- Offensive Strategy: This strategy aims to adopt a policy of “destroyer pricing” to preempt the entry of new firms or drive away existing competitors. Also known as predatory pricing, this strategy is useful when competitors or potential competitors cannot sustain equal or lower prices without losing money.
To portray alternative growth strategies, Igor Ansoff presented a matrix that focused on the firm’s present and potential products and markets (customers). When considering ways to grow via existing products and new products, and in existing markets and new markets, there are four possible product-market combinations.
The growth strategies include:
- Market Penetration: This strategy aims to increase sales of an organization’s current products through an aggressive marketing campaign. Market penetration occurs when a company penetrates a market in which current or similar products already exist. The market penetration strategy is the least risky since it leverages many of the firm’s existing resources and capabilities. A prominent example of market penetration was the emergence of Facebook in the social networking market. It was able to take market share away from competitors such as MySpace.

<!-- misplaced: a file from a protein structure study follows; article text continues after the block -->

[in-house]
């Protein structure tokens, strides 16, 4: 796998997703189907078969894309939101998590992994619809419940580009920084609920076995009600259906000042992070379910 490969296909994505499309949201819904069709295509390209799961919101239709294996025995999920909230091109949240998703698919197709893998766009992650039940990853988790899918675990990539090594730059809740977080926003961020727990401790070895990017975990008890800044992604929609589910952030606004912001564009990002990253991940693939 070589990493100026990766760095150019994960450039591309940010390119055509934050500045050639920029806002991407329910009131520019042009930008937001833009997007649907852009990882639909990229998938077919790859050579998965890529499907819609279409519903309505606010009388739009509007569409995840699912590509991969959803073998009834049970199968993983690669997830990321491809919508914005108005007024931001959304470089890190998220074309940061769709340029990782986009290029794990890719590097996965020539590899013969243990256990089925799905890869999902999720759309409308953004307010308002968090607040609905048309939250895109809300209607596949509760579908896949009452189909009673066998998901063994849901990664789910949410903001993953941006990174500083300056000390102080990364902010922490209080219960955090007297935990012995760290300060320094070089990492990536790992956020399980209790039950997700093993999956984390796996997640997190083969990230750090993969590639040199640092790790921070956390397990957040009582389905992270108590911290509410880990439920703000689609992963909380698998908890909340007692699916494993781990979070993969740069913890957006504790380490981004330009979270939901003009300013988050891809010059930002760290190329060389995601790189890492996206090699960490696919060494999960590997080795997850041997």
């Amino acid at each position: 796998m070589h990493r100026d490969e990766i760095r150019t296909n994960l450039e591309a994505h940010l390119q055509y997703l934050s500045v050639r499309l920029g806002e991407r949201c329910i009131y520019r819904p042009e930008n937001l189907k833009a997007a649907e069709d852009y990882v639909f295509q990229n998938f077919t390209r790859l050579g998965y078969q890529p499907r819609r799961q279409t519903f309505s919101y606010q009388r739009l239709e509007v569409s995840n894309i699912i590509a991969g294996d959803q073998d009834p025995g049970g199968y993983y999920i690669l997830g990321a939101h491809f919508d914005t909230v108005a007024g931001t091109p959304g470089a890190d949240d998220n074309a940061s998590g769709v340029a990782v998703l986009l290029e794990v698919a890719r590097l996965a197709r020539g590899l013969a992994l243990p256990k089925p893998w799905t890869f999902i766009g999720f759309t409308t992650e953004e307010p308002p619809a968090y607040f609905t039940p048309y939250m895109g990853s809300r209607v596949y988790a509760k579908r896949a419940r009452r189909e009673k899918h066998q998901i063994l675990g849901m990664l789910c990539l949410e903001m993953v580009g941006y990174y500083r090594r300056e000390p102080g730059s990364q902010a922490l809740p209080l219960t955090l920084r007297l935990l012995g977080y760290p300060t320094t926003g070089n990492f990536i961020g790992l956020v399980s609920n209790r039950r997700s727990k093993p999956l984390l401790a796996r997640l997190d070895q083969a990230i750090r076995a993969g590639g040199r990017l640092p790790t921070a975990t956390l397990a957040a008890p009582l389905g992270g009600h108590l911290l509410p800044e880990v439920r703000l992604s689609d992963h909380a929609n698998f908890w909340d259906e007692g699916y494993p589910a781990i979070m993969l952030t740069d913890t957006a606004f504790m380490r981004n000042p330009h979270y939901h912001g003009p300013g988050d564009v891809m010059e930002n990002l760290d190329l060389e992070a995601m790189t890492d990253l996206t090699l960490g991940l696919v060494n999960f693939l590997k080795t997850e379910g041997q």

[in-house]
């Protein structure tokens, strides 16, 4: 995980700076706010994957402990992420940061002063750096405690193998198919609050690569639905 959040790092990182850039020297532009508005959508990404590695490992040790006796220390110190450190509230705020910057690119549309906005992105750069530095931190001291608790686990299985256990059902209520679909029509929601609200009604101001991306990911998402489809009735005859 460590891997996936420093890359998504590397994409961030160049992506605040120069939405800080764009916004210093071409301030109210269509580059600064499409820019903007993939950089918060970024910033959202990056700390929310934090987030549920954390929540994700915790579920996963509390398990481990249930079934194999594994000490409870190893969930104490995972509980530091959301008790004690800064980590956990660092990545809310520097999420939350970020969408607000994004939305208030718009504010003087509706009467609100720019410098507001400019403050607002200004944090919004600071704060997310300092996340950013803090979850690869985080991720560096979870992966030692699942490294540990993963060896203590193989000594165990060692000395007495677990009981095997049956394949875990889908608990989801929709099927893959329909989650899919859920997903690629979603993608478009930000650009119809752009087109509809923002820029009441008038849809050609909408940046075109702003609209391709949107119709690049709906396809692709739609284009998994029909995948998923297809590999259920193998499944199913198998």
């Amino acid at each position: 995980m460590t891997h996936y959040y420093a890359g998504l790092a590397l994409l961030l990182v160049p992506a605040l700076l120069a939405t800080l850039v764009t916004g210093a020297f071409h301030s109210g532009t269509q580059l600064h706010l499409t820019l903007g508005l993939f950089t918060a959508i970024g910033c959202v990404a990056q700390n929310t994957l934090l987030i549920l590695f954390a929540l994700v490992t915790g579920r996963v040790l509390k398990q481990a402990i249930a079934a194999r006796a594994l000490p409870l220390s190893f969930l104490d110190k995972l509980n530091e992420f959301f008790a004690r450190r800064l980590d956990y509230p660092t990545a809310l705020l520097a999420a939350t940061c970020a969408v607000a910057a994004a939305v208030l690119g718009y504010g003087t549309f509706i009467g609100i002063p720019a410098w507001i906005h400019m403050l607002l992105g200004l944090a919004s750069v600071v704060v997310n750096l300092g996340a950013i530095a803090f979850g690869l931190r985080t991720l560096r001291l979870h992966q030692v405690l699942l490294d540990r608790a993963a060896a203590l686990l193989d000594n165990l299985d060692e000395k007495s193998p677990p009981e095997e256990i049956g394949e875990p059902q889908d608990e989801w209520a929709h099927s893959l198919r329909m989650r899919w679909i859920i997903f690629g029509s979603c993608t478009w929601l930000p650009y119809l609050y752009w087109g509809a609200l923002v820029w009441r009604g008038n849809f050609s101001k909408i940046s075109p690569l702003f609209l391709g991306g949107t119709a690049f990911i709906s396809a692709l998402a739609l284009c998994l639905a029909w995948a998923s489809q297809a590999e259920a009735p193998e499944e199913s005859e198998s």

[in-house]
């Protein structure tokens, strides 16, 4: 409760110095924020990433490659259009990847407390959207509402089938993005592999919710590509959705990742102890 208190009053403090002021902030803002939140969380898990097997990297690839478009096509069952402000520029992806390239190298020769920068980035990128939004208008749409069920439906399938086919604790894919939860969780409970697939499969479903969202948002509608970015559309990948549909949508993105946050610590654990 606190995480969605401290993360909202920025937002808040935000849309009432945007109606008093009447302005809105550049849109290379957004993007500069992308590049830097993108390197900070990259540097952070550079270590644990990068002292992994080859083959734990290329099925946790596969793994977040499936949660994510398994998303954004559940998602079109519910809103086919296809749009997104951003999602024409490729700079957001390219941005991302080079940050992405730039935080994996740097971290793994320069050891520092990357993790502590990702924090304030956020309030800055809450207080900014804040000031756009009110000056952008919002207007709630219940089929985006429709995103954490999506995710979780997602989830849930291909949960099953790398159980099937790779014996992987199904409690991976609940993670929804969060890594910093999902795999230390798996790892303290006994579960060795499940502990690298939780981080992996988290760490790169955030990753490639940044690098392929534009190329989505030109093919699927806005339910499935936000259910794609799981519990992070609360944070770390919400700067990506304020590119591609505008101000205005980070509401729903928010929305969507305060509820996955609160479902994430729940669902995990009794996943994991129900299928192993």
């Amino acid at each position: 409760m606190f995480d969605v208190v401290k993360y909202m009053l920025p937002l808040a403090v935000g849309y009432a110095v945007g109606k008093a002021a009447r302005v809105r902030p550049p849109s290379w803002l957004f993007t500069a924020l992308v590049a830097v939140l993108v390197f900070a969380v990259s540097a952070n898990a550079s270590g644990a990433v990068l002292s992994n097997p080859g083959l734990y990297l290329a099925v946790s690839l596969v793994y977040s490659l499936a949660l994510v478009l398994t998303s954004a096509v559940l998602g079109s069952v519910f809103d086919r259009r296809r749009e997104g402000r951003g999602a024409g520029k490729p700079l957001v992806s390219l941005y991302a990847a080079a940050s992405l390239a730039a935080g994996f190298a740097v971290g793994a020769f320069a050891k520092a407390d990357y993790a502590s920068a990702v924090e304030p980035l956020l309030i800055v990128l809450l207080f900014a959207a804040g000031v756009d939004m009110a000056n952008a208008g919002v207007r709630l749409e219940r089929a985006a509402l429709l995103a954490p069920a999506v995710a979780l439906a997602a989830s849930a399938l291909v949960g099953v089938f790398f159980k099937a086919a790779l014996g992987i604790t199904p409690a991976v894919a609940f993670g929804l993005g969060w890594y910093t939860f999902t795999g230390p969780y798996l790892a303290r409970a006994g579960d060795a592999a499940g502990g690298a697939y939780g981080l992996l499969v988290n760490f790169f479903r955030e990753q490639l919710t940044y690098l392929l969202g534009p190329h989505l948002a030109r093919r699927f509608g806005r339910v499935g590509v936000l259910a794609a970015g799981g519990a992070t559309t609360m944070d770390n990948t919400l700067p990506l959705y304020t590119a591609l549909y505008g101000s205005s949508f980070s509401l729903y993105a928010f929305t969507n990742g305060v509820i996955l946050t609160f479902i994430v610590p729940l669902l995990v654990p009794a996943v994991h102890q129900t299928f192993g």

- Market Development: This strategy aims to increase sales by selling current products in new markets to satisfy new consumer needs or to identify new market segments. The development of new markets for the product may be a good strategy if the firm’s core competencies are related more to the specific product than to its experience with a specific market segment.
- Product Development: This strategy offers new and improved products to the current market. A product development strategy may be appropriate if the firm’s strengths are related to its specific customers rather than to the specific product itself.